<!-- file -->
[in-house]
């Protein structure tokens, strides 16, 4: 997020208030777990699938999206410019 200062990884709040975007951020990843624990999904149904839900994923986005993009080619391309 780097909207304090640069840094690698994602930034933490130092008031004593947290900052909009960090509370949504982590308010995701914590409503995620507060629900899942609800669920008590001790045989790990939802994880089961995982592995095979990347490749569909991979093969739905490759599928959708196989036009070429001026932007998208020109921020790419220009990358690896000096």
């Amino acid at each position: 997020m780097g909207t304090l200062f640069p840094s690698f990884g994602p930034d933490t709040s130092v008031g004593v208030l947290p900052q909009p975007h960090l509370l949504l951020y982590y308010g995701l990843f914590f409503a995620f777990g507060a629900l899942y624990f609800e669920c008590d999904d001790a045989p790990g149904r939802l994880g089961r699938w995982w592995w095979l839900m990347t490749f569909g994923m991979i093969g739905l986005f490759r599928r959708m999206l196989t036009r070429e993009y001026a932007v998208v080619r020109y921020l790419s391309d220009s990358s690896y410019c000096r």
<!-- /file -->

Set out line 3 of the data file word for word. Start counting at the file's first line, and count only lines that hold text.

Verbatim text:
């Amino acid at each position: 997020m780097g909207t304090l200062f640069p840094s690698f990884g994602p930034d933490t709040s130092v008031g004593v208030l947290p900052q909009p975007h960090l509370l949504l951020y982590y308010g995701l990843f914590f409503a995620f777990g507060a629900l899942y624990f609800e669920c008590d999904d001790a045989p790990g149904r939802l994880g089961r699938w995982w592995w095979l839900m990347t490749f569909g994923m991979i093969g739905l986005f490759r599928r959708m999206l196989t036009r070429e993009y001026a932007v998208v080619r020109y921020l790419s391309d220009s990358s690896y410019c000096r």